The CFPB announces first enforcement action against payday lender Cash America International, Inc.Read Time: 2 mins
On November 20, 2013, the Consumer Financial Protection Bureau (“CFPB”) announced its first enforcement action against a payday lender, Cash America International, Inc., stemming from its litigation conduct in Ohio. The CFPB found that Cash America violated “multiple . . . consumer financial protections laws.”
First, the CFPB found that Cash America engaged in unfair and deceptive conduct by engaging in “robo-signing.” The CFPB found that important documents, which “require careful review and a signature from a knowledgeable source,” were signed either by a person without knowledge, by a machine, or by a person who failed to follow appropriate procedures. The CFPB specifically noted that Cash America employees manually stamped attorney signature on legal pleadings, and that legal assistants notarized documents without following proper procedures. The CFPB estimated that from 2008 to 2012, approximately 14,000 Ohio consumers paid money as a result of debt collection litigation that relied on robo-signed documents.
Second, the CFPB found that Cash America violated the Military Lending Act by extending payday loans with a military APR greater than 36% to more than 300 active-duty members.
Third, the CFPB found that Cash America impeded the CFPB’s examination of Cash America by allowing thousands of records to be destroyed. Moreover, it found that one of Cash America’s subsidiaries instructed employees to limit the information they provided to the CFPB, deleted recorded phone calls to consumers, continued to shred documents after the CFPB told them not to, and withheld a report specifically related to robo-signing.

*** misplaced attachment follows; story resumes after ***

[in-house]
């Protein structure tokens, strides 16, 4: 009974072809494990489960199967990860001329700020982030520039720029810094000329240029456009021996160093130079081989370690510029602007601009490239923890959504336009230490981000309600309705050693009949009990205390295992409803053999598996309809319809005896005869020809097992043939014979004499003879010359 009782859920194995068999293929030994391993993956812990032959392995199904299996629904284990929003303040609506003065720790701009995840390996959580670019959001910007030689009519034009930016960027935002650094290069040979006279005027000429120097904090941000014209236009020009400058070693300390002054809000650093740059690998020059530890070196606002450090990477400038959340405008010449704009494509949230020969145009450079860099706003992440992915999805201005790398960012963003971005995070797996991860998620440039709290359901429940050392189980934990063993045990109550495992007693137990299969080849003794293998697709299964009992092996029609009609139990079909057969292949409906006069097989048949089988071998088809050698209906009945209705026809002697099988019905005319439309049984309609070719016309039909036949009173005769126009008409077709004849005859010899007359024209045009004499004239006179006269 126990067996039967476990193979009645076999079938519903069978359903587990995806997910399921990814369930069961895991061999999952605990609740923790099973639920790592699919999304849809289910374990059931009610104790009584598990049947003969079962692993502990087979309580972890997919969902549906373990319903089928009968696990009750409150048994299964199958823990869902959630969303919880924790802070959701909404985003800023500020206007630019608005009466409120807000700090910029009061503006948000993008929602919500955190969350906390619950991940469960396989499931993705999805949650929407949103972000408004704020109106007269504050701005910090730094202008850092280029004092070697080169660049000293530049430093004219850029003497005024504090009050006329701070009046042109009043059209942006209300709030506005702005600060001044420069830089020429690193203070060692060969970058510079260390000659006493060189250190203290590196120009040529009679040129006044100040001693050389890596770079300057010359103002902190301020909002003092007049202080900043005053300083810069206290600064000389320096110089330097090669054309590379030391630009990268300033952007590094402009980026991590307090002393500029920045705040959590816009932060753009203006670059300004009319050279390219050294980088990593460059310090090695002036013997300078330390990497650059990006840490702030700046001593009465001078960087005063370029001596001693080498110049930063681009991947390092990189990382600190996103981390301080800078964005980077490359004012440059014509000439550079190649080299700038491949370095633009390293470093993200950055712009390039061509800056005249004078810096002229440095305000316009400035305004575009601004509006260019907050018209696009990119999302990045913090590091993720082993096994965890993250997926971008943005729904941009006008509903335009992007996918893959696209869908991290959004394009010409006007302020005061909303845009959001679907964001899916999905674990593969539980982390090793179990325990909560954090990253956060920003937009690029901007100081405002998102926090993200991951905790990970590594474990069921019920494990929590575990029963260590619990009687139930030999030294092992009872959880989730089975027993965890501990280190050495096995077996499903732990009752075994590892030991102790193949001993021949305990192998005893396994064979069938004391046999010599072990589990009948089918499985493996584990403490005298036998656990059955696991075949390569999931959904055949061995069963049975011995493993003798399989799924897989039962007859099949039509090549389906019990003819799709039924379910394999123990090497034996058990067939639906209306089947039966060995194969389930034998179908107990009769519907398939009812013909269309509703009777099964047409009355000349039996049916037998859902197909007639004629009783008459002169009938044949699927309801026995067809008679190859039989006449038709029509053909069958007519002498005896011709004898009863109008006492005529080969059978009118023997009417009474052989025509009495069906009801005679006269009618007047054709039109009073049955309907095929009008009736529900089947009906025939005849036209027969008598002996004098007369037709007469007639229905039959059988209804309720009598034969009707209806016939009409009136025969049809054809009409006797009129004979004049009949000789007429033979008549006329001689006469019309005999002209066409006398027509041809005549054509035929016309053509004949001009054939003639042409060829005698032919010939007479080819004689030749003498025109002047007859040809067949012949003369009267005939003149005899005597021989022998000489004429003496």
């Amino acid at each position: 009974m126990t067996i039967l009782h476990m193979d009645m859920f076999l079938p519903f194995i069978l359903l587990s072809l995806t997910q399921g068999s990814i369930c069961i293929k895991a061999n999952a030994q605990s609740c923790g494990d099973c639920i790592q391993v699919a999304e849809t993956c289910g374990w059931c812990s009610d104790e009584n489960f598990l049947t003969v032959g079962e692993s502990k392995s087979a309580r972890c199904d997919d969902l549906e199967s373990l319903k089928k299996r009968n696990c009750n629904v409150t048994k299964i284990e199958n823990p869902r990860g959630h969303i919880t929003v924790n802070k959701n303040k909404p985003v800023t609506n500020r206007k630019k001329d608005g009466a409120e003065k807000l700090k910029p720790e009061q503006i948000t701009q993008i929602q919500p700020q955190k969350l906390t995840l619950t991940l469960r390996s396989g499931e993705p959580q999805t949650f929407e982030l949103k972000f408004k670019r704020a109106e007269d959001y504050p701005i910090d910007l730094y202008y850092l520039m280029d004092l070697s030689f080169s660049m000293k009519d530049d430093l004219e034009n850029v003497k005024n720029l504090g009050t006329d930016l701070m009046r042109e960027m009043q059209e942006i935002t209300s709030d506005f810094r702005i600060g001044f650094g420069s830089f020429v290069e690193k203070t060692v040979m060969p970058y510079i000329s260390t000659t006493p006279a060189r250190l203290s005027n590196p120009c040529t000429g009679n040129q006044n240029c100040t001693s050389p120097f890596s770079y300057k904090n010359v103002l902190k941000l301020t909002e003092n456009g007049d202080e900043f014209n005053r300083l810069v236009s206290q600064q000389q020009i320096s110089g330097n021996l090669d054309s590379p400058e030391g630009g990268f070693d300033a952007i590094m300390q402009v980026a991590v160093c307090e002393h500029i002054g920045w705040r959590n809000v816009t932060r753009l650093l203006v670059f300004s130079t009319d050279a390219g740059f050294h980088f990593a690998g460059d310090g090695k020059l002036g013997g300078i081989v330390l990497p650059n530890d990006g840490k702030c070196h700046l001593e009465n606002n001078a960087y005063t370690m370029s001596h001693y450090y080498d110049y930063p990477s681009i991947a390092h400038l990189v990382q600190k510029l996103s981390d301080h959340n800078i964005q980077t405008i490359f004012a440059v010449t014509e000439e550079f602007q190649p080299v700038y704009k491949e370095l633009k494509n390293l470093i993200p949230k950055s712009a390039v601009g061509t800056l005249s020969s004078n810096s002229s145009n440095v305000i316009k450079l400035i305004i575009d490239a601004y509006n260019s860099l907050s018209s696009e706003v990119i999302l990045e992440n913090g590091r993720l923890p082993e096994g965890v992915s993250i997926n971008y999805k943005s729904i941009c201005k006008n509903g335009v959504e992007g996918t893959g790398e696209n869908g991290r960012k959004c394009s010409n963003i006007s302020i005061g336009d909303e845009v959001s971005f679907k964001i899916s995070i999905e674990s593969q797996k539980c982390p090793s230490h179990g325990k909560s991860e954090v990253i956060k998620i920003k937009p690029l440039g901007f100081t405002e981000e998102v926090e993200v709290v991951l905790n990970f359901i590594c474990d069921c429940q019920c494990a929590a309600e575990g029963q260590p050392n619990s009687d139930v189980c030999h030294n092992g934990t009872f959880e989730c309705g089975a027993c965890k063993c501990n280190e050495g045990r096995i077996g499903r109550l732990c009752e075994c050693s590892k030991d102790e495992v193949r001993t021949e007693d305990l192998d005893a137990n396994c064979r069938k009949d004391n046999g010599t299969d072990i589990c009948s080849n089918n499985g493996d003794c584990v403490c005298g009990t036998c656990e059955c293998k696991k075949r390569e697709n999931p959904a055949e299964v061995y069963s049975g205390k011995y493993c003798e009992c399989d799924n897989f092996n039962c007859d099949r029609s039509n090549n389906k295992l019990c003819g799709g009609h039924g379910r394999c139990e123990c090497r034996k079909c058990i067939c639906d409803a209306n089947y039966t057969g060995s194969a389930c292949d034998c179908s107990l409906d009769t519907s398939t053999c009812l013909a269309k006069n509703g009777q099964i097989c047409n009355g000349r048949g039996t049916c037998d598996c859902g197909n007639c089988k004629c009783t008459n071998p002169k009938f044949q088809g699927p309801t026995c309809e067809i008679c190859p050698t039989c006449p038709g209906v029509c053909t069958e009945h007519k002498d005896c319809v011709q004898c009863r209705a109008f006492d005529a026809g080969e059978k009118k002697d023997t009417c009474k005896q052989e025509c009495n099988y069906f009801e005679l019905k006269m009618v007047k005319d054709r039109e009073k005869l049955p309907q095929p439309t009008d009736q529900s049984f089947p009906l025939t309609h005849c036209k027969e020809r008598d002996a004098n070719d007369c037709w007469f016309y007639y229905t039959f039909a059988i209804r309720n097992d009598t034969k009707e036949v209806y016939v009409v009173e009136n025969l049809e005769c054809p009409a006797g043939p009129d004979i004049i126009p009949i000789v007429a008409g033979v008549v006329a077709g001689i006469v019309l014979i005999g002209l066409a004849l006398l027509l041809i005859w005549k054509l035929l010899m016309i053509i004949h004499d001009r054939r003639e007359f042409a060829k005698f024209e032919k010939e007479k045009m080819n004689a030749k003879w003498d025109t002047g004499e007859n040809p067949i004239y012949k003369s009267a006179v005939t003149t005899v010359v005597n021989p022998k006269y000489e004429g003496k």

Before this order, Cash America had already voluntarily refunded $6 million to Ohio consumers subject to this unlawful litigation, who paid money to Cash America to settle claims or satisfy judgments. Cash America also voluntarily dismissed its pending collections lawsuits in Ohio without prejudice, and voluntarily forgave the judgments it had obtained in Ohio since January 1, 2008. The order requires Cash America to immediately deposit an additional $8 million into a segregated deposit account for the purpose of continuing to reimburse the 14,000 Ohio consumers affected by the unlawful litigation.
The CFPB also ordered Cash America to pay a $5 million fine directly to the CFPB, and to develop and implement a comprehensive plan to improve its compliance with consumer protection laws.
In addition to the CFPB’s enforcement action, Cash America is also involved in an Ohio lawsuit regarding whether it may make payday loans as a Mortgage Loan Act licensee, or whether it must be licensed under the more restrictive Short Term Loan Act. The matter is currently pending before the Ohio Supreme Court, with oral arguments scheduled for December 10, 2013. The case is titled Ohio Neighborhood Finance, Inc. v. Scott, and the docket can be found here.